The Psychology of Confrontation
Case in point: one day our office secretary had to be fired. She had been given numerous warnings and told how to improve her performance, but to no avail. She continued to ignore requests to be in the office to answer the phones, call us when patients had important messages and well, you get the idea. Everyone in the office agreed that she needed to be let go, but would not fire her. Finally, I was asked to do the dirty work. As much as I did not like it, I knew that the secretary was bad for business and had to go. Yes, it was a scene. I was direct, told her why we were letting her go and told her I hoped she found other more suitable work. She burst into tears. Naturally, the others in the office had fled.
There have been a number of times in my life that friends, family or others have asked me to assist them in telling somebody no, or give someone information that was very difficult. In some cases, I have done it because no one else would. When my father was sick with cancer, none of my family wanted to tell him that we had hired a nurse to help us as he did not want a stranger in his home. I totally understood but there came a point where we needed medical assistance. No one had the nerve to tell my father and asked me to do it. I did, but not without a great deal of pain and difficulty. But the alternative of having no help was worse.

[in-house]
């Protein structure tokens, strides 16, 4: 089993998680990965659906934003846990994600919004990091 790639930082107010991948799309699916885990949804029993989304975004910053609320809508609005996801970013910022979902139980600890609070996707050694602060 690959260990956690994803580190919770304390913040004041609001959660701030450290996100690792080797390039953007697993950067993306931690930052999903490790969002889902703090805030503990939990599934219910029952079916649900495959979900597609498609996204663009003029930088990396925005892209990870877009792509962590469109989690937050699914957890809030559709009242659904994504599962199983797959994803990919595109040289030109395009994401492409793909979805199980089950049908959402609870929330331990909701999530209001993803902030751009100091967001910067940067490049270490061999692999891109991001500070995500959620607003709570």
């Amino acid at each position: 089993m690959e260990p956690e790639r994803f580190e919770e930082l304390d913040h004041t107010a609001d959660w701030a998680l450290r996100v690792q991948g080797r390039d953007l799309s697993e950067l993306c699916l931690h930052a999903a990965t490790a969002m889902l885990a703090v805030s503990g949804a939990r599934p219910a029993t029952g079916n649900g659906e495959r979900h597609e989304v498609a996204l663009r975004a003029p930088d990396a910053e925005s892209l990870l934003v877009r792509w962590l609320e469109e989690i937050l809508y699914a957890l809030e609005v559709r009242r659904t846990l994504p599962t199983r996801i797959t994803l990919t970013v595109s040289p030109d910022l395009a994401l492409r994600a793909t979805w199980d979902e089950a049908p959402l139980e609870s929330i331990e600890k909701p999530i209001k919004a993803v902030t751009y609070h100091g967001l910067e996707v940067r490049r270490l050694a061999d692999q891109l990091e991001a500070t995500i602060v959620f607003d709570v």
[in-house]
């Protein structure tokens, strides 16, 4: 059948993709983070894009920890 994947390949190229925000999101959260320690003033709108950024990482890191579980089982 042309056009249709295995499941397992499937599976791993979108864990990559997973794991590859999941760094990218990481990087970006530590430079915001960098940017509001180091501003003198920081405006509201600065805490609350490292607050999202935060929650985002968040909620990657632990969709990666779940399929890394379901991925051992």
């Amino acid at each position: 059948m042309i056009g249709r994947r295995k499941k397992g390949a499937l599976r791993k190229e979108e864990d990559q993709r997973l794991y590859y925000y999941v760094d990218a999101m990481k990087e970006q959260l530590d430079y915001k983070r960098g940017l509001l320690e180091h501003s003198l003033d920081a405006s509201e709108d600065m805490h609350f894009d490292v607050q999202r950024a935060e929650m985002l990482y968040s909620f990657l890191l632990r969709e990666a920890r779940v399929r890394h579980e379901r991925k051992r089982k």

I sometimes wonder about the difference between people who will confront others in a direct manner and those who will not. I am frequently told that the former group is vicious or insensitive but I think it is just the opposite. It takes a great deal of bravery and self discipline or sometimes kindness to be direct with other people. I am not talking about the kind of confrontation that is just to get one's jollies, like telling someone off, but rather the type of confrontation that makes one unpopular, but is necessary to produce positive, constructive change in the long run. Those who wish to take the moral high ground and lie to themselves about their "superiority" and compassion by avoiding confrontation and having others do their dirty work know deep down what they are. Or they sublimate their feelings by posting anonymously on other people's blogs to say impolite things to people that they would be terrified to confront in the real world.